The year is 2024. Some swimmer (who’s, like, eight years old now) has become America’s latest Olympic hero. Five gymnasts (who are five now) brought home another gold for Team USA. Anthony Davis—this year’s likely NBA Rookie of the Year—has led America to another basketball gold medal. (Since this is a fantasy, let’s say the coach is Allen Iverson.) And there’s a young kid from Philadelphia, mid-twenties. He’s just a teen right now, but in 2024 he is America’s next great distance running hope. On the final day of the Olympics, in the games’ signature event, he’s going down Broad Street, breaking away from the Kenyans and Ethiopians and surging into the lead. The crowd gets louder as he enters the Olympic Stadium. The track heads in the audience are going bonkers as one of our very own is about to become the first American to win the marathon since Frank Shorter in 1972. As he crosses the line …
You wake up. It was all a dream. Despite Mayor Nutter’s announcement that Philly is interested in a 2024 bid, Philadelphia isn’t going to win a bid to host the Olympics. The city might have a chance if it were able to get to the general vote—the 2016 Olympics went to Rio despite seemingly stronger bids from Madrid and Chicago—but it’s the U.S. Olympic Committee that whittles down the U.S. cities interested in bidding, and Philly was eliminated early in the voting the last time it tried to bid, in 2016.
Even if Philadelphia had a good chance at winning the Olympic bid — say, if cities could still outright bribe their way to the Olympics, a situation where Philly could have an edge — it would probably be a bad move to bid. The Olympics are risky. The Montreal Olympics famously put the city into $1.5 billion dollars of debt and almost bankrupted the city. This helpful chart from Wikipedia shows more recent Summer Olympic costs: Atlanta made $10 million, Sydney broke even, Athens lost $15 billion, Beijing made $146 million, London broke even. Is it possible Philadelphia could get so many corporate sponsors to make an Atlanta-size profit on the games? Sure, and an American might actually win the 2024 Olympic Marathon. (Prove me wrong, young runners!)
In a vacuum, I’d love to hold the Olympics in Philadelphia. The one time every four years some the country actually watches track and field in my hometown! Swoon. Plus it would inconvenience old, crotchety Philadelphians when hundreds of thousands of visitors pour into our fair city. Hey, in 2024 I will probably be an old crotchety Philadelphian myself. Sign me up! But it’s just not realistic. When the city’s bid for the 2016 Olympics failed, the organizers claimed it was a lack of knowledge about the city by bid organizers that led to its rejection. People didn’t think Philly could host the games. “This is a low- to no-profile issue,” bid co-chair David L. Cohen said. The plan was to attract more international sporting events to the city, in order to build the profile of the city as a sports capital of the world.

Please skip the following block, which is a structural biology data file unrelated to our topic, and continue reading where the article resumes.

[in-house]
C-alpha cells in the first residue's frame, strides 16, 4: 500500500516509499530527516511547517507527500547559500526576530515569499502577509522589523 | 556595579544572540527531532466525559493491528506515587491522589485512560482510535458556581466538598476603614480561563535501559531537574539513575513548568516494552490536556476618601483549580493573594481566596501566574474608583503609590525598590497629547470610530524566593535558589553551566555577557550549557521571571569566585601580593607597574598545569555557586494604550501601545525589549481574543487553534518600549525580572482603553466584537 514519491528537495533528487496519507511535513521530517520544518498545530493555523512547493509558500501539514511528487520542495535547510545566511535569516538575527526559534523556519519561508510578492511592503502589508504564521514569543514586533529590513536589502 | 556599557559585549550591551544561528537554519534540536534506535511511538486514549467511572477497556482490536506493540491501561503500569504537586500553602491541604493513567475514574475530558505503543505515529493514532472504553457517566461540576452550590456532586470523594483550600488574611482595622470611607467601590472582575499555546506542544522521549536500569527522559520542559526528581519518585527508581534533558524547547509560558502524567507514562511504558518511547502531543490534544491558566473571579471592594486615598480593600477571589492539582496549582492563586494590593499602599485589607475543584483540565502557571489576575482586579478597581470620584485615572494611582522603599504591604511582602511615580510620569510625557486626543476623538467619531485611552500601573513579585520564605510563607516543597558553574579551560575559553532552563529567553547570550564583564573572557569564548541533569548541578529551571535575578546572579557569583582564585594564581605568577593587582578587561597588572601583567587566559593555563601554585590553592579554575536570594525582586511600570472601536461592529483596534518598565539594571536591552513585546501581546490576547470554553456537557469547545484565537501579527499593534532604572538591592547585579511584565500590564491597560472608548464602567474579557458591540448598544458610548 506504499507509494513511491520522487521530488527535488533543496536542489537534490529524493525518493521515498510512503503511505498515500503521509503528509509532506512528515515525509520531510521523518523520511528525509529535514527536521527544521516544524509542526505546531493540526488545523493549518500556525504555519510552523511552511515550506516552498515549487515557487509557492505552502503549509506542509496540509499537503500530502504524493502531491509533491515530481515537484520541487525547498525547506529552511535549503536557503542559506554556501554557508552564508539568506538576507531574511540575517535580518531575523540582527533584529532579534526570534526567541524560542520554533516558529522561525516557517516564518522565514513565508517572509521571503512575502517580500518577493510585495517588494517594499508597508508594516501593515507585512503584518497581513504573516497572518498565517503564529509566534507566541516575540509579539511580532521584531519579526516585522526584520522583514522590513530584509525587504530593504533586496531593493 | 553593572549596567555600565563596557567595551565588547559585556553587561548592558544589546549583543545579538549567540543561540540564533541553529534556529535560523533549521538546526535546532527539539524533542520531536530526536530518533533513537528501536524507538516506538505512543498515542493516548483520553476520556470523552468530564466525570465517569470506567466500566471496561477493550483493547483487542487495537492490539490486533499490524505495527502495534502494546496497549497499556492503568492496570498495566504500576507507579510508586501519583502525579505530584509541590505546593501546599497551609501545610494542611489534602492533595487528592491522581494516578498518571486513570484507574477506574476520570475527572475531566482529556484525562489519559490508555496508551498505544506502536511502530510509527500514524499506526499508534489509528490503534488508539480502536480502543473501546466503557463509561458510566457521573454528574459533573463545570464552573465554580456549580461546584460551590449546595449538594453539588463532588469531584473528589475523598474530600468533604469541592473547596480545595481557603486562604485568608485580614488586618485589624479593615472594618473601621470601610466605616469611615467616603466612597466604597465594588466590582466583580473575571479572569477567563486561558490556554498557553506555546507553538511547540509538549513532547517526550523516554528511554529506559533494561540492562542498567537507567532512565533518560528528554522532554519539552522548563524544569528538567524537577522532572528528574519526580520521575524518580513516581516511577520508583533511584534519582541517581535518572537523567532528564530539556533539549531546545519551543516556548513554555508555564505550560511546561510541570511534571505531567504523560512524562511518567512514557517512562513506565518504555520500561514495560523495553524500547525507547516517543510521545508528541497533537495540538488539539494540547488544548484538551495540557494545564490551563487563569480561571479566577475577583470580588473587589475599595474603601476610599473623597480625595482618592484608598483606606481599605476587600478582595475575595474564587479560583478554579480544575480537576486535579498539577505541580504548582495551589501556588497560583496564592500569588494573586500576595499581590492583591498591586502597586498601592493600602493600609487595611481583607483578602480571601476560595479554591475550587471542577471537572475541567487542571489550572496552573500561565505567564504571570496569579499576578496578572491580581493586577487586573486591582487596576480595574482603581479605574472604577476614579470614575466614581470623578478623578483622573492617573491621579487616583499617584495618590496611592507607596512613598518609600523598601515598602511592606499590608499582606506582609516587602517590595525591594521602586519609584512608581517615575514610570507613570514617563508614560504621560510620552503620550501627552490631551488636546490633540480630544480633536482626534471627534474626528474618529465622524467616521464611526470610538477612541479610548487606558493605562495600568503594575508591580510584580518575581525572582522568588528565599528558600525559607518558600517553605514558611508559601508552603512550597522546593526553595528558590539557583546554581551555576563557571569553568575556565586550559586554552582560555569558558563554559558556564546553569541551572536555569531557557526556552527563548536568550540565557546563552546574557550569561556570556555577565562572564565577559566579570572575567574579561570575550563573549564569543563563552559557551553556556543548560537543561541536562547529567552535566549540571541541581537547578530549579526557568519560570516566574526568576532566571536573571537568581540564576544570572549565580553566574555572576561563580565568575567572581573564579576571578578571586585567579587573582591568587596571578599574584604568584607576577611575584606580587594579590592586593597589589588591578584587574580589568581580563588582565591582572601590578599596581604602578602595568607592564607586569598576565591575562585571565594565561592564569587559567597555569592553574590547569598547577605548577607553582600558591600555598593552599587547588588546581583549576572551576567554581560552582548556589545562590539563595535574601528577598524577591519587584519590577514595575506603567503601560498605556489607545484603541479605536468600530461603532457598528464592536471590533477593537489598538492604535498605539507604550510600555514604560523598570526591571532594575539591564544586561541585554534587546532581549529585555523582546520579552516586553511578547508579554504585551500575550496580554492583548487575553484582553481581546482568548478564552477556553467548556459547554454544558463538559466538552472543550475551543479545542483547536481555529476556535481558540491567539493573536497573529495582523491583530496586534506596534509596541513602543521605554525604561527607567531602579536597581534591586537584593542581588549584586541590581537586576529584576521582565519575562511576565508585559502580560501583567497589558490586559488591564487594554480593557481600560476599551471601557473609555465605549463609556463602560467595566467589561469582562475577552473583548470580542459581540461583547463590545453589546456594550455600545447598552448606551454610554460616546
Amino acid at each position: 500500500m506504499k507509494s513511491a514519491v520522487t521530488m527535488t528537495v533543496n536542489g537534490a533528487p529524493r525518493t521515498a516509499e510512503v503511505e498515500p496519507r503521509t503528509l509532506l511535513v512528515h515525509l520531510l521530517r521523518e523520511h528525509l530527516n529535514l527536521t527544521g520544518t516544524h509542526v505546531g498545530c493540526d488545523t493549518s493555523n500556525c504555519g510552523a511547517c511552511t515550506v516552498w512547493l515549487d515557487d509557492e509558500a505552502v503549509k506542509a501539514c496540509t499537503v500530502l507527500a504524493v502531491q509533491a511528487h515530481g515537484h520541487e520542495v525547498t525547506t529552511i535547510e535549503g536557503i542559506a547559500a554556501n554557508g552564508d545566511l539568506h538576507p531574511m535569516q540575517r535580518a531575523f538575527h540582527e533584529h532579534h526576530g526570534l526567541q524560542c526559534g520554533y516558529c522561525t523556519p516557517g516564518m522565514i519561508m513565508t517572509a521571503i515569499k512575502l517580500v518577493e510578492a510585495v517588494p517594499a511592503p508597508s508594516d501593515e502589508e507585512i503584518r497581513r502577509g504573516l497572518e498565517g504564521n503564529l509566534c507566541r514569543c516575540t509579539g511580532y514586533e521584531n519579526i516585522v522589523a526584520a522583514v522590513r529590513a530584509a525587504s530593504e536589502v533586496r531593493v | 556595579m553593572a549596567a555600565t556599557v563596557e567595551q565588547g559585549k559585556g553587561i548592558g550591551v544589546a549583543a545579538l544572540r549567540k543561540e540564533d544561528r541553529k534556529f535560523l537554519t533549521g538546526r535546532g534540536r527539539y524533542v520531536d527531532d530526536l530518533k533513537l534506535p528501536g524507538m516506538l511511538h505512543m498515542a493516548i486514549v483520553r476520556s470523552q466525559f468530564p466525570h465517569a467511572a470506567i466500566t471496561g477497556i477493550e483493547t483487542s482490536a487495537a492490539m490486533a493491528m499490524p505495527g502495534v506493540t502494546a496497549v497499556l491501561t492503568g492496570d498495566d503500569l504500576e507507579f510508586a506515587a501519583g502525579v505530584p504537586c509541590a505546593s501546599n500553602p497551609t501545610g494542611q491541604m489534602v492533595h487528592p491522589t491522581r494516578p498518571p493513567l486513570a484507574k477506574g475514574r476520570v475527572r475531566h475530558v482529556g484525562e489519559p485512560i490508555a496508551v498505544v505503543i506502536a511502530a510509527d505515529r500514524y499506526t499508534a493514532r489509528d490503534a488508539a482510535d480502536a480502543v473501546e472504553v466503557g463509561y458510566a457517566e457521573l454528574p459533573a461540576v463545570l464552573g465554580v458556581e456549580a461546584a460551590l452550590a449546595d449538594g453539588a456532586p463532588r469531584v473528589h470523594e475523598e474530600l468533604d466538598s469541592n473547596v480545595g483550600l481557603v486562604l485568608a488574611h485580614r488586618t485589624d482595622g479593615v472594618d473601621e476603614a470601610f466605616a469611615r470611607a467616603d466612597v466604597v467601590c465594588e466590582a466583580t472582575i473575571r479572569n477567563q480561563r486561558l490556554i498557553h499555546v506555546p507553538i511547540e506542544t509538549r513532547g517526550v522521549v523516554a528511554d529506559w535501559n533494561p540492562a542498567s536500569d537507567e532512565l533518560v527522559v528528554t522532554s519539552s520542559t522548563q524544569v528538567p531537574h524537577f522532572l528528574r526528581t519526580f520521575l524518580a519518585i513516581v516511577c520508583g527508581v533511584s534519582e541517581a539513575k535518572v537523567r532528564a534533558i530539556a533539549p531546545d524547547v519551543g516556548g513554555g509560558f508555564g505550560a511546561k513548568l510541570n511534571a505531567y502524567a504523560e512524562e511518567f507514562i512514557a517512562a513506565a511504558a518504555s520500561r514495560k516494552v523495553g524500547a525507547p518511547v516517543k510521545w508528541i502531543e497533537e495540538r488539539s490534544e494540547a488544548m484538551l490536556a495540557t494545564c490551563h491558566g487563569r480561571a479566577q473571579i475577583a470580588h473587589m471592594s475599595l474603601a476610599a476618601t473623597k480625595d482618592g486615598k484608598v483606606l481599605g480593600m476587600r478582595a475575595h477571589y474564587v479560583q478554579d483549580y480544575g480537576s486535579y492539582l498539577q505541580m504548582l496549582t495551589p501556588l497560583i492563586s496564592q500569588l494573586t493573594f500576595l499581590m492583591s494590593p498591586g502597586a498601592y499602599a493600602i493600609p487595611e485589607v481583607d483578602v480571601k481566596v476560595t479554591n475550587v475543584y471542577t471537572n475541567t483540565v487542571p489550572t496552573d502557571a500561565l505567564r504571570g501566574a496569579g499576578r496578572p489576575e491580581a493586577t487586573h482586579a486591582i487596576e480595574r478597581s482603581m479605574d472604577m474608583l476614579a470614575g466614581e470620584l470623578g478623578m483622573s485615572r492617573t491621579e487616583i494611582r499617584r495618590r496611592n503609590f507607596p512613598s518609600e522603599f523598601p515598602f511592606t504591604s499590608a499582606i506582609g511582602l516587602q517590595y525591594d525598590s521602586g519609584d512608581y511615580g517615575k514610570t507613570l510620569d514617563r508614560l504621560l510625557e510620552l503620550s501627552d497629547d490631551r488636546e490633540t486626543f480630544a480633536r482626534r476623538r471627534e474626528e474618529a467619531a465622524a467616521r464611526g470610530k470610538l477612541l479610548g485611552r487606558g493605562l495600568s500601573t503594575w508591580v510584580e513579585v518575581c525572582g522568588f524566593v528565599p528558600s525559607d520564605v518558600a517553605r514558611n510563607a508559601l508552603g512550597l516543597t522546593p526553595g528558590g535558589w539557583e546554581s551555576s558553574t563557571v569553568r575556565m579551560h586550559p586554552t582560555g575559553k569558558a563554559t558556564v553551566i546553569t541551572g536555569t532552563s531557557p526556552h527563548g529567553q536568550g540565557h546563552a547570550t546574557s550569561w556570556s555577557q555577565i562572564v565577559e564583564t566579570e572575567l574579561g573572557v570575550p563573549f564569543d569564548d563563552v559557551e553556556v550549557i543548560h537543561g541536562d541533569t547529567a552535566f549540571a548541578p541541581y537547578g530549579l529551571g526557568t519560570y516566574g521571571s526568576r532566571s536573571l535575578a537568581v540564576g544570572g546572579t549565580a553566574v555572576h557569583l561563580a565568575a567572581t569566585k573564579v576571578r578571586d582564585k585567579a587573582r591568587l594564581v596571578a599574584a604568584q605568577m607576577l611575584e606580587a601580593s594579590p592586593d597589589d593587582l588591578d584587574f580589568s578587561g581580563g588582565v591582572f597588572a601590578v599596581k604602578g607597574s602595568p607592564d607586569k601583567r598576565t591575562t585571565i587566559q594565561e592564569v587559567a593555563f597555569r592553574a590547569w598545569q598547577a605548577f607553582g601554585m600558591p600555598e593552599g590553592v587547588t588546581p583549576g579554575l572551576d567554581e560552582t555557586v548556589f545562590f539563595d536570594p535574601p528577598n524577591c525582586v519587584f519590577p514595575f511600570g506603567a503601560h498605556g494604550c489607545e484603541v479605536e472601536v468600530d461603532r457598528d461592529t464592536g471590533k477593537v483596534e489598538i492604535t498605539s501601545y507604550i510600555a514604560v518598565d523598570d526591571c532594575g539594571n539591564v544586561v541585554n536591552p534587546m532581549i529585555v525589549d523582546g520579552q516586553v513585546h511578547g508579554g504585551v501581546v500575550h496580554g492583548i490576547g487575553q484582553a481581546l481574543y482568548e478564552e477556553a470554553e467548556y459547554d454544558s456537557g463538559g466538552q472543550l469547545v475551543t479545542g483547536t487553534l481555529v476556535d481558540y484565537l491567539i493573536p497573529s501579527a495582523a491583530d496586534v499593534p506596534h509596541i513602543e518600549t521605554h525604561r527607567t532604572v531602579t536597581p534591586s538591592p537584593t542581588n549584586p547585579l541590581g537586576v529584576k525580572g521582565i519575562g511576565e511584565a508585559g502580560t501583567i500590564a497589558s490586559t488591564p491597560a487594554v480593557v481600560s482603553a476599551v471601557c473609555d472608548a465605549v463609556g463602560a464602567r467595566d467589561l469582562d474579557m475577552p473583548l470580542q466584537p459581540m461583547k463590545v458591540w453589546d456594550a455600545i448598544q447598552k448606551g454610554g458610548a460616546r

What has the city hosted since 2008? A few Olympic trials: Team table tennis and gymnastics. The curling national champs were in the suburbs last year. If collegiate sports count, Philly’s hosted the NCAA championships in wrestling and gets the champs in lacrosse this year and the Frozen Four (ice hockey) the next. But there’s nothing with any international cachet. (Crap, I almost talked myself into changing my mind in this paragraph.)
This September, the Beyond Sport summit will take place in Philadelphia, which should raise the city’s international profile among the types of sports do-gooders who love the Olympics. Unless there’s some groundswell of support for Philadelphia among the elite at that conference, off the top of my head it looks like Philadelphia hasn’t done enough to attract a bid this time. Is it worth chancing the long odds to spend lots of money on a bid, just to improve the city’s sense of civic pride? And, what if the unthinkable happens and the city actually wins the Olympic bid. That would be even scarier than losing the bid!
And all that hard work of planning the games too frequently goes to waste. Earlier this month, The Atlantic Cities looked at Chicago’s failed 2016 bid. This advanced further than Philadelphia’s, and so had elaborate plans for improved city infrastructure, Olympic venues and post-Games conversions. “What does putting together a bid that is unsuccessful leave you?” Sean Kinzie, who worked full-time for three and a half years on the bid, told the site. “I’m not sure I know the answer.”
Kinzie says Chicago has done nothing with its Olympic plans. If Philadelphia does go through with a serious bid, it ought to look heavily at infrastructure upgrades—say, extending the Broad Street line if the Olympic Village is going to be near the Navy Yard—that could be considered even if the bid fails. Otherwise, we’ll be left with a couple of pretty renderings, a decent amount of money wasted and not much else.